UNITED STATES DISTRICT COURT CENTRAL DISTRICT OF ILLINOIS PEORIA DIVISION
February 20, 2013
JAMISON SHEFTS, PLAINTIFF,
JOHN PETRAKIS, KEVIN MORGAN, HEIDI HUFFMAN, AND ACCESS2GO, INC., AN ILLINOIS CORPORATION DEFENDANTS.
The opinion of the court was delivered by: Joe Billy McDADE United States Senior District Judge
Thursday, 21 February, 2013 08:20:39 AM
Clerk, U.S. District Court, ILCD
ORDER & OPINION
This matter is before the Court on the parties' briefs on damages. (Docs. 260, 261, 264 & 265). This Order resolves a number of issues relating to the calculation of damages, should liability be found. It assumes, for the purpose of analysis only, that the jury will find in Plaintiff's favor as to each claim and against each Defendant, though such assumption is made, of course, without prejudice to Defendants' arguments against liability.
Aside from these legal questions regarding the calculation of damages, there is an additional issue the Court wishes to resolve in this Order: the status of Count III of the Amended Complaint, which arises under the SCA. Plaintiff originally claimed that Defendants had violated the SCA by accessing his Access2Go email, his Blackberry text messages, and his Yahoo! email. The Court has already determined that Plaintiff cannot recover for Defendants' conduct as to the Access2Go email and Blackberry text messages. (Docs. 249 & 268). The Court had assumed that Plaintiff intended to persist with the Yahoo! SCA claim, but did not address whether it was viable because the parties had not litigated that question. (Doc. 268 at 1 n. 1, 12-13). Having reviewed Plaintiff's initial brief on damages (filed prior to the recent ruling on the text messages claim) more closely, to the Court it appears that he only seeks damages as to Defendants' alleged accession of his Blackberry text messages, not the Yahoo! email messages; he appears to have dropped the SCA claim as to the Yahoo! email messages. (Doc. 261 at 8). If Plaintiff has indeed dropped the SCA claim as to the Yahoo! emails, there are no issues remaining to be tried under Count III of the Amended Complaint. If Plaintiff disagrees with this reading of his damages brief, he must notify the Court within seven days of the date of this Order.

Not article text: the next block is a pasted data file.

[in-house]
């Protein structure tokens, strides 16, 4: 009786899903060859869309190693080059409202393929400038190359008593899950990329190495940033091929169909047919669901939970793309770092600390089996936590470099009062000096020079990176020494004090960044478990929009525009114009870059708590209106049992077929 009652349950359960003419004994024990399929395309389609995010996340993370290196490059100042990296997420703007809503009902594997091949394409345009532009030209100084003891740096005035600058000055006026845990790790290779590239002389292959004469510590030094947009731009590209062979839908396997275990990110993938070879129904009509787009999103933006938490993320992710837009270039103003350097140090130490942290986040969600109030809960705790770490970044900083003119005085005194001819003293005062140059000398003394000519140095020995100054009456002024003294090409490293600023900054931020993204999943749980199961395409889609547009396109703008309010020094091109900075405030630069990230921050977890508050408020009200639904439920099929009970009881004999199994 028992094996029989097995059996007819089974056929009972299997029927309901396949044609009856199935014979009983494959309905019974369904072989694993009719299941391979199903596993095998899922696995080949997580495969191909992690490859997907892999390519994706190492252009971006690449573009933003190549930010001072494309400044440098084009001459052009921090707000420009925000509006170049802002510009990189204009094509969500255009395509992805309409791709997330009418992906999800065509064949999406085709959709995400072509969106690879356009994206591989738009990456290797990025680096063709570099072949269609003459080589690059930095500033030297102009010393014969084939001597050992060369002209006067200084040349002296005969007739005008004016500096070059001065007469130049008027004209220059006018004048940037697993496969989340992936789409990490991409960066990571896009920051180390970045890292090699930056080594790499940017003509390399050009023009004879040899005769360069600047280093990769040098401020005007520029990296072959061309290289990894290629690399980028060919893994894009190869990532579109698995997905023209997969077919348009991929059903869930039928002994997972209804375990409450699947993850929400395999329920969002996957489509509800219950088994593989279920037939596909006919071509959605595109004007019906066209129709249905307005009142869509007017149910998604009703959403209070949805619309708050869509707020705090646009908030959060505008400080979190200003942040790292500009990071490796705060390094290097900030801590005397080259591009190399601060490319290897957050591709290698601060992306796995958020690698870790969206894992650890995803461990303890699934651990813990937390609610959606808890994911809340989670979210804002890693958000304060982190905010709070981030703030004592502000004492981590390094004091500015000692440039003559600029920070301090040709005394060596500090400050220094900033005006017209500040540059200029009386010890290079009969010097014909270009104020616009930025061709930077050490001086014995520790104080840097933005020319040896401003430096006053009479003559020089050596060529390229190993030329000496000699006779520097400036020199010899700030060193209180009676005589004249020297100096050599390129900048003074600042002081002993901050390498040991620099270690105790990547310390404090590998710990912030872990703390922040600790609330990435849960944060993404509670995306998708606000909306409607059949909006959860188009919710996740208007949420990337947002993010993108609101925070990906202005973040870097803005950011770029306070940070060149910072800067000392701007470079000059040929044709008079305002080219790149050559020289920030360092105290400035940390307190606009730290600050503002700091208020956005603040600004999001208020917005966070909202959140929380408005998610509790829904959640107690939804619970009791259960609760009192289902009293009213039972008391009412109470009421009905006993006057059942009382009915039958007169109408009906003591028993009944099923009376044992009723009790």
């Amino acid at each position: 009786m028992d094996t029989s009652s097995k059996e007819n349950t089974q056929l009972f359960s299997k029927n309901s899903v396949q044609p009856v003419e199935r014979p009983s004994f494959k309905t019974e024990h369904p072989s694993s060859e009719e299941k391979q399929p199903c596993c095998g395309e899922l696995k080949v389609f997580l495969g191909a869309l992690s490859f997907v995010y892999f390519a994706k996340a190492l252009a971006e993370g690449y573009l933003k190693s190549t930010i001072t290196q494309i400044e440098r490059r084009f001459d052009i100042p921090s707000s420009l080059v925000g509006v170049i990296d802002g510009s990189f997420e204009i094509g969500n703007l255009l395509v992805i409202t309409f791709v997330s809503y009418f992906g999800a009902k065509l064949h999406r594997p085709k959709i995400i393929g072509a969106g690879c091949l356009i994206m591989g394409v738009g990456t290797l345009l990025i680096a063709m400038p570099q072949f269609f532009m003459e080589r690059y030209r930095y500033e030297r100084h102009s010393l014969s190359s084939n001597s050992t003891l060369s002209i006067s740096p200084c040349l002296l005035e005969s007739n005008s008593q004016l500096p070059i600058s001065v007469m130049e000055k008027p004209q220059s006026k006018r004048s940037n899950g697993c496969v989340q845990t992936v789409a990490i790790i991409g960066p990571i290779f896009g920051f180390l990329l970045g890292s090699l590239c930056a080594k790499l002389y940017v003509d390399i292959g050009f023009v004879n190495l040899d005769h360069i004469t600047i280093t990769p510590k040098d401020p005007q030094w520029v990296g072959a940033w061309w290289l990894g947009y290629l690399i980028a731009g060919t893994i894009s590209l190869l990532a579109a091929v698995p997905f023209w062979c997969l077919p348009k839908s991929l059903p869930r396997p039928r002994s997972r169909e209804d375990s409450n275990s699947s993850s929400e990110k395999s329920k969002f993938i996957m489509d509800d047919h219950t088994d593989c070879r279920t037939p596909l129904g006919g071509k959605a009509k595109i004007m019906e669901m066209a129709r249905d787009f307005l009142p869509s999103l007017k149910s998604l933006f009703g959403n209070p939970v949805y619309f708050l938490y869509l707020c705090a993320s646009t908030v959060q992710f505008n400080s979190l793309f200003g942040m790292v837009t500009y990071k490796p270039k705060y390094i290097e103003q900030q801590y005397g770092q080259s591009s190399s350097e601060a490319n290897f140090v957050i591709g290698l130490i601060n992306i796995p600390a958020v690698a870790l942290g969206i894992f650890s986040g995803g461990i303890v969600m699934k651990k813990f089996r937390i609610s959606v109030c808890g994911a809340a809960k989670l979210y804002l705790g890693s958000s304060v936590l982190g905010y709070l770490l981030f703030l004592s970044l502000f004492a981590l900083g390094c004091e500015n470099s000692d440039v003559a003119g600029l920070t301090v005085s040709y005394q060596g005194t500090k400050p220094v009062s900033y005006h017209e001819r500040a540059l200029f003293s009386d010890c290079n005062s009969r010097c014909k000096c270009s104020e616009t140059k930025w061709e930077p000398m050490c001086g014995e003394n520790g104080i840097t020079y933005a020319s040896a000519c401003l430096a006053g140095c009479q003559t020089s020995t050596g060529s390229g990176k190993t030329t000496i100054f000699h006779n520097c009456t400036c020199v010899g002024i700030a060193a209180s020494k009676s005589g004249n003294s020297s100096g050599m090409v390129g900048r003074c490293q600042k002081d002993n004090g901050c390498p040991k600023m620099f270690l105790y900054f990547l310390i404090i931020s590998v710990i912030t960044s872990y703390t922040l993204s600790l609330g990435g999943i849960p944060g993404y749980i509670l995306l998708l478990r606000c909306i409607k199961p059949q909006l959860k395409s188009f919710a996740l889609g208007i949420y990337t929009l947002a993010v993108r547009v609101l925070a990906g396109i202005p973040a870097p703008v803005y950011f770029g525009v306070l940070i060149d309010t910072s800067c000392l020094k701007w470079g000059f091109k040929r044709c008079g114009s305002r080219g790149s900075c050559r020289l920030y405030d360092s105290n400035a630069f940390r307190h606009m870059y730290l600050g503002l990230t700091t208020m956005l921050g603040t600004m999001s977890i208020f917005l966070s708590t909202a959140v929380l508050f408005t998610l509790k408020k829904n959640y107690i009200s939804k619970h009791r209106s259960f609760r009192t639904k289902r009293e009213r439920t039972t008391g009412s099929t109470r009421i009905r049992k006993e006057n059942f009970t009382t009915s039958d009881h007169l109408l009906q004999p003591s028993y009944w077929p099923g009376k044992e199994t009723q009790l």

As the Court explained in its last Order, the parties' first briefs on damages raised a number of legal issues that are beneficially resolved prior to trial:
Plaintiff's brief raised two related questions: (1) under the ECPA, Plaintiff alleges that Defendants intercepted both his Access2Go email and his Yahoo! email, by two separate mechanisms, and he claims that he should be permitted to recover for each of these alleged violations separately; and (2) also under the ECPA, Plaintiff multiplies his damages calculation for each violation by three, as there are three Defendants. . Defendants' brief raised [the issue of] whether, under the ECPA, the fact that Plaintiff does not seek actual damages will or should prevent his recovery of attorney's fees. (Doc. 263 at 5).*fn1 The Court therefore allowed each party to respond to these points in its opponent's brief, and those responses have now been filed. The Court also permitted the parties to raise any additional damages issue that they believed could be efficiently resolved prior to trial, and Defendants have accordingly raised the question of whether district courts have the discretion to deny an award of statutory damages under the ECPA, citing DirectTV, Inc. v. Barczewski, 604 F.3d 1004 (7th Cir. 2010).
I. Should separate damages be awarded to Plaintiff under the ECPA for both the interception of his Access2Go email and his Yahoo! email?